Heinz - The White Tornado - The Holloway Road Sessions 1963-1966
The White Tornado – The Holloway Road Sessions 1963-1966, the new five CD box set devoted to the work of Heinz, is the first collection that is a deep dive into Joe Meek’s infamous Tea Chest Tapes. Following a stint in the late fifties in his first band, The Falcons, in October of 1961 Heinz saw an ad from Joe Meek looking for two new guitarists for the band The Outlaws. The Falcons made the trip to his studio at 304 Holloway Rd and while he wasn't really impressed with them, he was impressed by Heinz (rumored to be more for his looks than his musical ability). Meek offered him the bass guitarist job in The Outlaws, as their previous bassist Chas Hodges was going to move to lead guitar, but when Hodges heard Heinz's lack of ability on the bass, he changed his mind and retained that job. At this point Meek formed a new band for Heinz, The Tornados, and then in the mid-sixties he had a solo career that over a three-year period saw him releasing eleven singles, a couple EP’s and in 1964 the album Tribute To Eddie. Even though his output wasn't huge, due to the fact that Meek was taken with Heinz, they spent alot of time in the studio and as a result there were alot of his recordings found amongst Meek’s Tea Chest Tapes. Due to this massive number of recordings, this box set contains 130 music tracks (over 100 previously unreleased), and not only contains his one album, but also single tracks, session recordings, instrumentals, backing tracks, alternate versions, demos, a live rehearsal and an interview. It should also be noted that when they compiled the box set, they made the decision to only include material found in the Tea Chest Tapes.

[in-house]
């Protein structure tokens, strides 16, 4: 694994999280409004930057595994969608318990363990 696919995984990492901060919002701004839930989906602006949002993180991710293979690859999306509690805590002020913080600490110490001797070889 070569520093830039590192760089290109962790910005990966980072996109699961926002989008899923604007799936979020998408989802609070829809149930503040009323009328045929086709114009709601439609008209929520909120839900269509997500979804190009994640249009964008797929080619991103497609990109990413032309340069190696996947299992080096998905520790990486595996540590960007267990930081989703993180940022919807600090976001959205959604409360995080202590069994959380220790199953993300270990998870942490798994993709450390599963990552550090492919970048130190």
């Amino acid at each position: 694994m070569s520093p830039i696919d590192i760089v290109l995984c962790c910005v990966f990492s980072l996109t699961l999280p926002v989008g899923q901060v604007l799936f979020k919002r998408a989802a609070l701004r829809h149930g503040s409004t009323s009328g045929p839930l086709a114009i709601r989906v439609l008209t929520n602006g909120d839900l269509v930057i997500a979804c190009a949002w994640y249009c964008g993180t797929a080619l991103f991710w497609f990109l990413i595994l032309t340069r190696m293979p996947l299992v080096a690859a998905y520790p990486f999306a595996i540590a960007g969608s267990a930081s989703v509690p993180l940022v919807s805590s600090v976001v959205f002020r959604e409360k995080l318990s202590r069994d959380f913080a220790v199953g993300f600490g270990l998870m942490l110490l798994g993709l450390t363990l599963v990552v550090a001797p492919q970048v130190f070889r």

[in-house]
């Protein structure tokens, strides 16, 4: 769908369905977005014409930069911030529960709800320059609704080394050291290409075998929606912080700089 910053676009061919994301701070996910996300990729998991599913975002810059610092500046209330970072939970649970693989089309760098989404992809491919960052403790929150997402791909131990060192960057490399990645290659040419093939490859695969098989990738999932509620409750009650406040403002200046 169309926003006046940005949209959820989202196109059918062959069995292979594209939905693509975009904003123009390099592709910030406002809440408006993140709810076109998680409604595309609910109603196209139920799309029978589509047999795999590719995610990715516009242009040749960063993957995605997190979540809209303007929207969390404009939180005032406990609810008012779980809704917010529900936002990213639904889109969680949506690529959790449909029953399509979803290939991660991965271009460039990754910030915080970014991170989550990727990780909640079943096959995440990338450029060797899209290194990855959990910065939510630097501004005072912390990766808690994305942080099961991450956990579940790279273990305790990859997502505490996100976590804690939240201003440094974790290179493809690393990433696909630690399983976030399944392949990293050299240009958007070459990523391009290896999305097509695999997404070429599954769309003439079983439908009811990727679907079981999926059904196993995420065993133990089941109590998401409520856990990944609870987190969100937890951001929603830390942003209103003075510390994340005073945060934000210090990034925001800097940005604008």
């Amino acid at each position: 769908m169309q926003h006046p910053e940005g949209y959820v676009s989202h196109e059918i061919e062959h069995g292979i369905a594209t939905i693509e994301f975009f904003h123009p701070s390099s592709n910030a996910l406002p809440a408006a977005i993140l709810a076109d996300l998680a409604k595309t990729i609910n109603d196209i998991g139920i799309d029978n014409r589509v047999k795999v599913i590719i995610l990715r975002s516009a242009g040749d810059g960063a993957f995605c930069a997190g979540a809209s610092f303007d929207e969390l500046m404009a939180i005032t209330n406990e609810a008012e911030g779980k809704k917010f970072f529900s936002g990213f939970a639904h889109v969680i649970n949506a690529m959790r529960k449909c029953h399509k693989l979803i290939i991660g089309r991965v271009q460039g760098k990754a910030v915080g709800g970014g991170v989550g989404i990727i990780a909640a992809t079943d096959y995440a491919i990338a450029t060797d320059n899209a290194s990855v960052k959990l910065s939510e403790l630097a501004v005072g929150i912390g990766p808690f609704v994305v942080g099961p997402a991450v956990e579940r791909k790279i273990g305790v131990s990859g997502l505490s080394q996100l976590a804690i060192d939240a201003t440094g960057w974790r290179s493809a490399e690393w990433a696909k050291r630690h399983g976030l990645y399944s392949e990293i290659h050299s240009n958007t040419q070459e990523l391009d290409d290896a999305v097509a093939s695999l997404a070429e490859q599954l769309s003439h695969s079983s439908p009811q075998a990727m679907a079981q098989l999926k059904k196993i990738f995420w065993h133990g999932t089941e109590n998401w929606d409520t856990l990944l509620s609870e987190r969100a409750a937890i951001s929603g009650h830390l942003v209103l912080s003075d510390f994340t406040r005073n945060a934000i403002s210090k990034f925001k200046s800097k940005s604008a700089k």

Discs one and two are devoted to covering his solo album and starts with the version that was released in 1964. Tribute to Eddie was largely just that, a tribute to Eddie Cochran. Along with five cuts originally recorded by Cochran are the bouncy Meek penned title track, which has a bit of a Buddy Holly vibe (more on that later) and the UK number five single “Just Like Eddie”, an extremely catchy sixties pop tune with a strong dance beat and some great guitar from Ritchie Blackmore. Blackmore had at one point been a member of The Outlaws and was also a session musician for Meek. He may be on other tracks here, but Meek wasn’t very good at documenting who played what. Although the version of “Summertime Blues” here is not too far removed from Cochran’s version, Meek’s experimental production is quite evident on the other four. “Three Steps To Heaven” and the ballad “I Remember” are similar to the originals, but are more fleshed out, while “Cut Across Shorty” has a really cool galloping beat and a lot of effects and “Twenty Flight Rock” is a little slower with a really good beat and some great guitar. The album contains a couple more covers with “(Sorry) I Ran All The Way Home”, which is much faster and more upbeat than originally recorded by The Impalas and is an infectious meshing of doo wop and rockabilly, while “Look For A Star”, is fairly close to Gary Miles’ version, but with more Meek tweaks and some great twangy guitar. The remaining tracks include “Hush-A-Bye Baby”, with its edgy R&B groove and really tasty guitar, “Don’t Keep Picking On Me”, an upbeat Meek original with really cool backing vocals, “Come On And Dance”, some great early sixties rock and roll with a solid dance beat, and the hooky pop tune “My Dreams”. This leaves “Rumble In The Night”, which is driven by a sixties garage rock organ. It is completely different than the rest of the album and to me is the high point. The remaining thirty-six tracks on the first two discs contain a fascinating array of original speed versions of many of the album tracks, which to me sound better than the released versions (Meek often sped up recordings to make singers sound younger), false starts, alternate takes, backing tracks and guide vocals. There are also occasional snippets of studio chatter like Heinz stating, “One day I’ll get a compliment, I’m sure” before a take on “I Ran All The Way Home,” and a clip of Ritchie Blackmore practicing his guitar part before a run through of “Just Like Eddie”. The original demos of “Tribute To Eddie”, with Meek on vocals, “Don’t Keep Picking On Me”, with Dave Adams and “Just Like Eddie”, with songwriter Geoff Goddard are other nice additions. Back to the previously mentioned Buddy Holly feel to the title track, there is a demo of Meek’s “Bring Me Buddy Holly” (with him on vocals), which eventually evolved into “Tribute To Eddie”.